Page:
In this study, we have developed and assessed properties of a novel Oct4 tracing system (O4S). A comparison of the O4S system with two related and commonly deployed Oct4 tracing systems is summarized in Fig. 3. Considering the system, that relies on an inducible Cre recombinase knocked into Oct4 locus (Fig. 3d, left), it can be deployed to trace true Oct4 gene activity with great degree of confidence [36]. However, main disadvantages of such a system is that (1) it requires continuous presence of tamoxifen to capture the onset of Oct4 activity, (2) it is prone to leakage, likely due to endogenous estrogens. The latter necessitates additional barriers that can reliably block expression of the recombinase until a desired time point. Another popular Oct4 tracing system, OG2 [37], is easy to operate and it functions in an autonomous fashion, being independent on continuous presence of tamoxifen (Fig. 3d, right). However, this system also has disadvantages such as, for example, lack of capacity for cell lineage tracing. Major advantage of the developed O4S is that it combines useful features of the two systems and, as a result, it can record even transient Oct4 gene activation events with no dependency on the continuous presence of sensitizers such as tamoxifen. After sensitization past the epiblast stage O4S system can capture Oct4 gene activation over virtually unlimited period of mouse ontogeny in a fully autonomous fashion. Lastly, the system should demonstrate a gain of sensitivity, because cells that once set Oct4 expression might keep proliferating, providing thereby signal amplification at the level of tissue and organs (Fig. 3d).

Our recent data has provided genetics-based evidences that the functions of the key pluripotency factor Oct4 go well beyond safeguarding mammalian germline and include control of plasticity of the smooth muscle cells (SMCs) during the development of atherosclerotic lesions [18]. We expect that Oct4 role in the adult mouse, which might involve regulation of cellular plasticity, is not limited to the above case but extends to other cell types, tissues, and organs. The mouse line that is currently generated from the O4S ESCs will be indispensable in our efforts to describe these novel Oct4 features.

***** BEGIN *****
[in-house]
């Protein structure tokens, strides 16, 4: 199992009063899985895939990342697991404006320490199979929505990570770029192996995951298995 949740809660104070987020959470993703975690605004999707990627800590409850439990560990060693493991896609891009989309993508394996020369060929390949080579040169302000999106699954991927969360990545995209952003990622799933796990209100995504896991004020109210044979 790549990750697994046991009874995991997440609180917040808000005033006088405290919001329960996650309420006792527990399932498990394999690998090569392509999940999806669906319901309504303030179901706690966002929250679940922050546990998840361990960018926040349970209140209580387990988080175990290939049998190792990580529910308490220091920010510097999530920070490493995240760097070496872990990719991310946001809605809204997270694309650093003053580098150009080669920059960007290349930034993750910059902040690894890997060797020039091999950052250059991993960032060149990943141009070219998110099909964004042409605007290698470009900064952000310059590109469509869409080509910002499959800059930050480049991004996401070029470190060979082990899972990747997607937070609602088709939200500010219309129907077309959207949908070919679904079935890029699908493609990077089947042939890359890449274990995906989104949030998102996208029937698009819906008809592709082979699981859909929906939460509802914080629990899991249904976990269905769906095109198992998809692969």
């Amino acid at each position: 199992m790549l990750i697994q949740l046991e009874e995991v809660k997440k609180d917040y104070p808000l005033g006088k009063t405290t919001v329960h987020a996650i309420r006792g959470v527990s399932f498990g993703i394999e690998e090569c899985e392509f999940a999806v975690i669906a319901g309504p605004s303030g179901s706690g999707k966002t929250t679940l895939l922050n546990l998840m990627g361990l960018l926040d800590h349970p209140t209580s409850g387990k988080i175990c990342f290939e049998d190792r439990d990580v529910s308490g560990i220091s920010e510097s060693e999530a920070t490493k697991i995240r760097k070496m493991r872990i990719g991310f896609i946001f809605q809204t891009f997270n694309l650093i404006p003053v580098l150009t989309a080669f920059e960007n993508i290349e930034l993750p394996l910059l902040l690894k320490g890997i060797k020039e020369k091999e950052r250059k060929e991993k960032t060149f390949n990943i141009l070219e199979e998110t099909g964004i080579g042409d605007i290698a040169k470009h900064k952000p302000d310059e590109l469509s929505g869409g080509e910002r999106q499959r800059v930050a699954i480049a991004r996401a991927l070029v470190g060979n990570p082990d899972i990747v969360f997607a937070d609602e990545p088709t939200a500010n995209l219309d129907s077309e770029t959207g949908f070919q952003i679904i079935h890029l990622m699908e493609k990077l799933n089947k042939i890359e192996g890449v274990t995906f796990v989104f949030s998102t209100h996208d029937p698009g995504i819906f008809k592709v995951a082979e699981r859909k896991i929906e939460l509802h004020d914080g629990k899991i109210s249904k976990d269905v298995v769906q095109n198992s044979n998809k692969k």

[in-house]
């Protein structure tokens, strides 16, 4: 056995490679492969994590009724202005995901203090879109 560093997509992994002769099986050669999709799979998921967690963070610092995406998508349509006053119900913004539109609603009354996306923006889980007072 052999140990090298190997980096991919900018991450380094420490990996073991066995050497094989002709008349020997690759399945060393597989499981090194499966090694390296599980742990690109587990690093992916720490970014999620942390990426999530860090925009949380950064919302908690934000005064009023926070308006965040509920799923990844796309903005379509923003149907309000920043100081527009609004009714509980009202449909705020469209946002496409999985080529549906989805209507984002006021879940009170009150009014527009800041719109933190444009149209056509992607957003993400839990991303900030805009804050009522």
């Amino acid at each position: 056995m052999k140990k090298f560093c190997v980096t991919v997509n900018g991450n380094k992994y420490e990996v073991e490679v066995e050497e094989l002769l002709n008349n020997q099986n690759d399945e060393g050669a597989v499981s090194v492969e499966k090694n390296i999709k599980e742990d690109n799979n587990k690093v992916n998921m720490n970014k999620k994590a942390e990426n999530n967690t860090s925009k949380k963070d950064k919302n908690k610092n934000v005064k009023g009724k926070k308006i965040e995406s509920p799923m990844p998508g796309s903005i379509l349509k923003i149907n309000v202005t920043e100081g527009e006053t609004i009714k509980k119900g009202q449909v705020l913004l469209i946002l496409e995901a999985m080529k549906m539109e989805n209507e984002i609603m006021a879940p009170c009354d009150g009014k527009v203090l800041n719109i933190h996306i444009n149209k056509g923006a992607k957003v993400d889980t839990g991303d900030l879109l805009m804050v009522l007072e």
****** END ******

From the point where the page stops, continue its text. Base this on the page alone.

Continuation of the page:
Conclusions

In our attempt to detect Oct4 gene expression in vivo and in vitro, we have developed a two-component system that allows tracing the expression of this gene past the epiblast stage of development. Clearly, the developed system can be also applied for different goals, involving examination of Oct4 expression (Fig. 4). Also, our system can be easily adapted to discovering spatiotemporal expression characteristics of other genes during normal development and/or in response to external stimuli and conditions such as neoplasia, disease onset, stress, etc. Finally, it can be easily adapted to other species as well.

Fig. 4
figure4

Application of the developed gene tracing approach to monitor the activity of Oct4 and other genes in cultured cells and during mouse ontogeny with potential biological applications

Availability of data and materials

All vector constructs can be obtained by contacting the authors.

Abbreviations

ESC:

Embryonic stem cell

iPSC:

Induced pluripotent stem cell

4-OHT:

4-hydroxytamoxifen

ERT, Ert2:

Estrogen receptor ligand-binding domain

PGC:

Primordial germ cell

SMC:

Smooth muscle cell

NCS:

Neural stem cell

MEF:

Mouse embryonic fibroblast

Dox:

Doxycycline

tTR:

Tetracycline-regulated repressor

TRE:

Tetracycline response element

O4S:

Oct4 sensor

OKSM:

Oct4, Klf4, Sox2, cMyc